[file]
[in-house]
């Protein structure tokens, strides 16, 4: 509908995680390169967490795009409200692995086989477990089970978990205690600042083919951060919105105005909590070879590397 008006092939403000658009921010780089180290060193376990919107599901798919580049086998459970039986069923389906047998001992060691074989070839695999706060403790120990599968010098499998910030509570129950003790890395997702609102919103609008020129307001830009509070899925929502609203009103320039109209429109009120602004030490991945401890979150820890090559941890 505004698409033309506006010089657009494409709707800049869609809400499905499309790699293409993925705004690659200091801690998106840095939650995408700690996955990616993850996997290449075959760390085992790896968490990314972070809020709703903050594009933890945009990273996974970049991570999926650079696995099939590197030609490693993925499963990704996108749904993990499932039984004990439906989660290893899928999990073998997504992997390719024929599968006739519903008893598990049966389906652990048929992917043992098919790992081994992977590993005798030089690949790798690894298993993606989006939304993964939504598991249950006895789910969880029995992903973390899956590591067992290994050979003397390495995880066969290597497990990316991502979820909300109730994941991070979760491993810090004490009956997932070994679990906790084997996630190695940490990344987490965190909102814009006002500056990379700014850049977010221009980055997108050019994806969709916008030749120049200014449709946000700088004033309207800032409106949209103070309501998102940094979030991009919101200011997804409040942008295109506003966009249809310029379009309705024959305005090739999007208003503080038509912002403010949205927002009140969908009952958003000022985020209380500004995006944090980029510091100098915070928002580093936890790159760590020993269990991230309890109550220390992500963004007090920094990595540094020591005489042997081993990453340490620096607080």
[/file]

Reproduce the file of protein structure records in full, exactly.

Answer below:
[in-house]
């Protein structure tokens, strides 16, 4: 509908995680390169967490795009409200692995086989477990089970978990205690600042083919951060919105105005909590070879590397 008006092939403000658009921010780089180290060193376990919107599901798919580049086998459970039986069923389906047998001992060691074989070839695999706060403790120990599968010098499998910030509570129950003790890395997702609102919103609008020129307001830009509070899925929502609203009103320039109209429109009120602004030490991945401890979150820890090559941890 505004698409033309506006010089657009494409709707800049869609809400499905499309790699293409993925705004690659200091801690998106840095939650995408700690996955990616993850996997290449075959760390085992790896968490990314972070809020709703903050594009933890945009990273996974970049991570999926650079696995099939590197030609490693993925499963990704996108749904993990499932039984004990439906989660290893899928999990073998997504992997390719024929599968006739519903008893598990049966389906652990048929992917043992098919790992081994992977590993005798030089690949790798690894298993993606989006939304993964939504598991249950006895789910969880029995992903973390899956590591067992290994050979003397390495995880066969290597497990990316991502979820909300109730994941991070979760491993810090004490009956997932070994679990906790084997996630190695940490990344987490965190909102814009006002500056990379700014850049977010221009980055997108050019994806969709916008030749120049200014449709946000700088004033309207800032409106949209103070309501998102940094979030991009919101200011997804409040942008295109506003966009249809310029379009309705024959305005090739999007208003503080038509912002403010949205927002009140969908009952958003000022985020209380500004995006944090980029510091100098915070928002580093936890790159760590020993269990991230309890109550220390992500963004007090920094990595540094020591005489042997081993990453340490620096607080």